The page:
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Practical Data Communications

Roger L. Freeman
Format
Book
Published
New York : John Wiley, c2001.
Edition
2nd ed
Language
English
Series
Wiley Series in Telecommunications and Signal Processing
ISBN
0471393029 (cloth : alk. paper)
Contents
  • Chapter 1 Enterprise Network Environment 1
  • 1.1 Enterprise Networks 1
  • 1.2 Types of Network Topology 3
  • 1.3 Network Access: An Overview 6
  • 1.4 Initial Network Design Considerations 7
  • 1.5 Connection-Oriented and Connectionless Service 8
  • 1.6 Data Protocols: Key to Network Operation 8
  • 1.6.2 Basic Protocol Functions 9
  • Chapter 2 OSI Model and the Data-Link Layer 13
  • 2.2 Layering 14
  • 2.2.2 Basic Structuring Technique 14
  • 2.3 Type and Instance 15
  • 2.4 Possible Sublayers 16
  • 2.5 Data Units 17
  • 2.6 Specific Layers of the OSI Reference Model 18
  • 2.7 Layer Descriptions 19
  • 2.8 Specific Comments on OSI 33
  • 2.9 Discussion of OSI Layers 1-4 34
  • 2.9.1 Physical Layer (Layer 1) 34
  • 2.9.2 Data-Link Layer (Layer 2) 35
  • 2.9.3 Network Layer (Layer 3) 37
  • 2.9.4 Internet Protocol (IP) and Gateway Layer (Layer 3.5) 37
  • 2.9.5 Transport Layer (Layer 4) 38
  • 2.10 Procedural Versus Electrical 39
  • 2.10.1 Narrative 39
  • Chapter 3 High-Level Data-Link Control (HDLC) Typical Data-Link Layer Protocol 41
  • 3.2 Stations and Configurations 42
  • 3.3 Modes of Operation Used with HDLC 43
  • 3.4 HDLC Frame Structure 43
  • 3.4.1 Sequence Numbering in HDLC 45
  • 3.4.2 Poll/Final Bit 47
  • 3.4.3 Supervisory Frames 47
  • 3.4.4 Unnumbered (U) Frames 48
  • 3.4.5 Information Field 48
  • 3.4.6 Frame Check Sequence (FCS) Field 48
  • 3.5 Commands and Responses 49
  • 3.5.1 Mode-Setting Commands 49
  • 3.5.2 Miscellaneous Commands 51
  • 3.5.3 Responses to Unnumbered Commands 51
  • 3.6 Frame Operation 52
  • 3.7 Error Recovery 53
  • 3.8 Other Station Modes 54
  • 3.9 SDLC Variations with HDLC 55
  • Chapter 4 Data Network Operations 57
  • 4.2 General Requirements for the Interchange of Data 57
  • 4.3 Discussion of Issues and Requirements 58
  • 4.3.1 Pathway(s) Exist(s) 58
  • 4.3.2 Access to the Pathway 59
  • 4.3.3 Directing the Data Messages to Its Intended User(s) 59
  • 4.3.4 Data Urgency 59
  • 4.3.5 Maintenance of Data Integrity 60
  • 4.4 Error Detection Schemes 61
  • 4.4.1 Parity Checks 61
  • 4.4.2 Cyclic Redundancy Check (CRC) 62
  • 4.5 Error Correction Schemes 64
  • 4.5.1 Automatic Repeat Request (ARQ) 64
  • 4.5.2 Forward Error Correction (FEC) 65
  • 4.6 Data Switching 67
  • 4.6.1 Philosophy of "Data Signaling" Versus Telephone Signaling 69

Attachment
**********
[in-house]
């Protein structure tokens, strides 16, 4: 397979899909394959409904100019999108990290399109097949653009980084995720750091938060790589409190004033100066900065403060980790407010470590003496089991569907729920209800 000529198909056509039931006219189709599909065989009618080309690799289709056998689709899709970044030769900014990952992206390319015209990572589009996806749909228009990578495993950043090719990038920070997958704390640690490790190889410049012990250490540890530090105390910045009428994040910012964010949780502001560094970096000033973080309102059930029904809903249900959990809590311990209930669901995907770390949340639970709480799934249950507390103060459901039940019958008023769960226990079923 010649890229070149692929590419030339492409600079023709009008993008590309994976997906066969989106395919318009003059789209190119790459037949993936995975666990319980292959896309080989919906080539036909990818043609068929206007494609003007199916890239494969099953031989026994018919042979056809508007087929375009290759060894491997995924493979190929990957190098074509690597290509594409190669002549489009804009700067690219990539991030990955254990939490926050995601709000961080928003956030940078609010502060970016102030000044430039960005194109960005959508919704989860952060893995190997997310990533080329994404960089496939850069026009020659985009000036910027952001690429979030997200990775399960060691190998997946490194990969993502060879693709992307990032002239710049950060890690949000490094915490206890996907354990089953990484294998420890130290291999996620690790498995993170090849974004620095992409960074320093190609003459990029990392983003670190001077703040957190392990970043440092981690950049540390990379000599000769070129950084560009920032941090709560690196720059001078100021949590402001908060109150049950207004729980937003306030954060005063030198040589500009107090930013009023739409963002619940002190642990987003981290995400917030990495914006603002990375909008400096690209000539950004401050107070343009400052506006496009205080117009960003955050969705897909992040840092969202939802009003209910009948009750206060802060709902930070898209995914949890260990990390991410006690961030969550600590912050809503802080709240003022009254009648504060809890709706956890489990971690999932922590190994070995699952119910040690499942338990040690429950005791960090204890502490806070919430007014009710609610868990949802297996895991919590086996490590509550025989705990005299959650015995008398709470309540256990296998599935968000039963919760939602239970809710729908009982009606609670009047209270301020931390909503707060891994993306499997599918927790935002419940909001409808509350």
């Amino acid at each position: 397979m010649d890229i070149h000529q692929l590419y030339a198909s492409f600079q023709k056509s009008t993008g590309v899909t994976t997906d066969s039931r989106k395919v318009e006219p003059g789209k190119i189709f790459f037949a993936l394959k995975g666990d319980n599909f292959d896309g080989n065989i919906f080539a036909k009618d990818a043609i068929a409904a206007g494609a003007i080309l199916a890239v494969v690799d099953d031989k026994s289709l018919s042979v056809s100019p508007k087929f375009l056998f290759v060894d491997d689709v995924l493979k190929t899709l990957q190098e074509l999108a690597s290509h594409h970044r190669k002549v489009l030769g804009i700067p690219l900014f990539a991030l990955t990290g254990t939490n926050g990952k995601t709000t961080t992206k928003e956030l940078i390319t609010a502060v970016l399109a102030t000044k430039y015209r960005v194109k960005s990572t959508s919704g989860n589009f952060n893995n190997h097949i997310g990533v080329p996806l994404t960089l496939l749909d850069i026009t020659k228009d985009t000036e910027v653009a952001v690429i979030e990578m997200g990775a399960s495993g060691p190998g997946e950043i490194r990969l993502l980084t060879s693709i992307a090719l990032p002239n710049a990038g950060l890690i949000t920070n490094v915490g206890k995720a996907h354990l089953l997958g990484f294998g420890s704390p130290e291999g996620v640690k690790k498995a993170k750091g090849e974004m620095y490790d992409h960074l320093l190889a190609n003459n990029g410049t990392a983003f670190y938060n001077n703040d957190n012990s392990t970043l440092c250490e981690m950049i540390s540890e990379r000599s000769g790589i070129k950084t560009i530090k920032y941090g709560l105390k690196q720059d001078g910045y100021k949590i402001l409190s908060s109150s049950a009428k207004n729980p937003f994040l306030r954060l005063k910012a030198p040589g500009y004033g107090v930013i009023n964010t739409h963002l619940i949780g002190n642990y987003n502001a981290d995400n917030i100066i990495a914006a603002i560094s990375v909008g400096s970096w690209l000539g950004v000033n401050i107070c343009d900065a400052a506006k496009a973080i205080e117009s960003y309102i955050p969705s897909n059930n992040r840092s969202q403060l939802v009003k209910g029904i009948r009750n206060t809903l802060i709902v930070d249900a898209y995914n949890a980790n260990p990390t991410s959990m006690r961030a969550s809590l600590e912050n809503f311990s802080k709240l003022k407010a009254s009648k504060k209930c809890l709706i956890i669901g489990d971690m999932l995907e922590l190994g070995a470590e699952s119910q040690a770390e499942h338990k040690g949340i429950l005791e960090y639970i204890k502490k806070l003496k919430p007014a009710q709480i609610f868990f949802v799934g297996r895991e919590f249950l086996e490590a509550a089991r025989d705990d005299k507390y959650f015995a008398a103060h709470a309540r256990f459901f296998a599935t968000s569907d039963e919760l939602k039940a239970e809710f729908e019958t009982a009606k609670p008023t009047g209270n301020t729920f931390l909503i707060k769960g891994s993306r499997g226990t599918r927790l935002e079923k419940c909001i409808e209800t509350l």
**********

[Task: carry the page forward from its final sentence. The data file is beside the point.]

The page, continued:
• 4.6.2 Smart Bridges, Routers, and Switching Hubs 71
  • Chapter 5 Data Transmission I 73
  • 5.1 Electrical Communication of Information 73
  • 5.2 Bit and Binary Transmission of Information 73
  • 5.3 Binary Codes for Data Communication 76
  • 5.4 Electrical Bit Decisions 79
  • 5.5 Electrical Representation of Binary Data 82
  • 5.5.1 Neutral and Polar Waveforms 82
  • 5.5.2 Waveforms and Line Codes 83
  • 5.6 Binary Conventions 84
  • 5.7 Bit-Parallel and Bit-Serial 85
  • 5.8 Baseband 86
  • 5.9 Data Rate 87
  • 5.9.1 Error Rate 87
  • Chapter 6 Data Transmission II 89
  • 6.1 Interpreting a Serial Stream of Bits 89
  • 6.1.1 Problem 89
  • 6.1.2 Start-Stop Transmission 89
  • 6.1.3 Synchronous Transmission 91
  • 6.2 Timing Distortion in a Serial Bit Stream 93
  • 6.3 Transmission of Digital Data 94
  • 6.3.1 Baseband Transmission 94
  • 6.3.2 Transmission of Data over Longer Distances 95
  • 6.3.3 Data Circuit Performance 102
  • 6.4 Interface at the Physical Layer 107
  • 6.4.2 DTE-DCE Interface 108
  • 6.5 Question of Bandwidth 116
  • 6.5.1 Bandwidth Versus Bit Rate 116
  • 6.5.3 First and Second Bandwidth Approximations 116
  • 6.5.4 Shannon 117
  • Chapter 7 Telecommunications Network as a Vehicle for Data Transport 121
  • 7.1 Public Switched Telecommunication Network 121
  • 7.1.2 Access to the PSTN: The Subscriber Network 122
  • 7.2 Introduction to Digital Networks 123
  • 7.2.2 Development of a PCM Signal 123
  • 7.2.3f Concept of Frame 131
  • 7.2.4 Line Code 134
  • 7.2.5 Regenerative Repeaters 135
  • 7.2.6 Higher-Order PCM Multiplex Systems 136
  • 7.2.7 Line Rates and Codes 139
  • 7.3 Brief Overview of Digital Switching 139
  • 7.3.1 Advantages and Issues of PCM Switching 139
  • 7.3.2 Approaches to PCM Switching 140
  • 7.3.3 Time Switch 140
  • 7.3.4 Space Switch 142
  • 7.3.5 Time-Space-Time Switch 144
  • 7.3.6 Space-Time-Space Switch 146
  • 7.4 Digital Network Structure 146
  • 7.5 Digital Network Impairments and Performance Requirements 147
  • 7.5.1 Error Performance 147
  • 7.5.2 Slips 147
  • 7.6 Data Transmission on the Digital Network 149
  • 7.7 Interconnects and Bypass 151
  • 7.8 Bypass in Economically Evolving Nations 152
  • Chapter 8 Transmission of Data over the Analog Voice Channel 155
  • 8.2 Two-Wire Versus Four-Wire Operation 156
  • 8.2.1 What Is Two-Wire and Four-Wire Operation? 156
  • 8.2.2 Two-Wire Transmission 156
  • 8.2.3 Four-Wire Transmission 156
  • 8.3 Echo and Singing: Telecommunication Network Impairments 159
  • 8.4 Amplitude Distortion and Phase Distortion 159
  • 8.4.2 Amplitude Distortion 160
  • 8.4.3 Phase Distortion 160
  • 8.4.4 Conditioning and Equalization 161
  • 8.5 Data Modems 165
  • 8.5.1 Where We Are and Where We Are Going 165
  • 8.5.2 Getting More Bits per Hertz 165
  • 8.5.3 Specific High-Speed Modems 168
  • 8.5.4 Scrambling and Its Rationale 174
  • 8.5.5 Introduction to Trellis-Coded Modulation (TCM) 176
  • 8.5.6 V.34 Modem: 28,8000 bps and 33,600 bps 178
  • 8.5.7 V.90 Modem--Maximum Data Rate: 56 kbps 187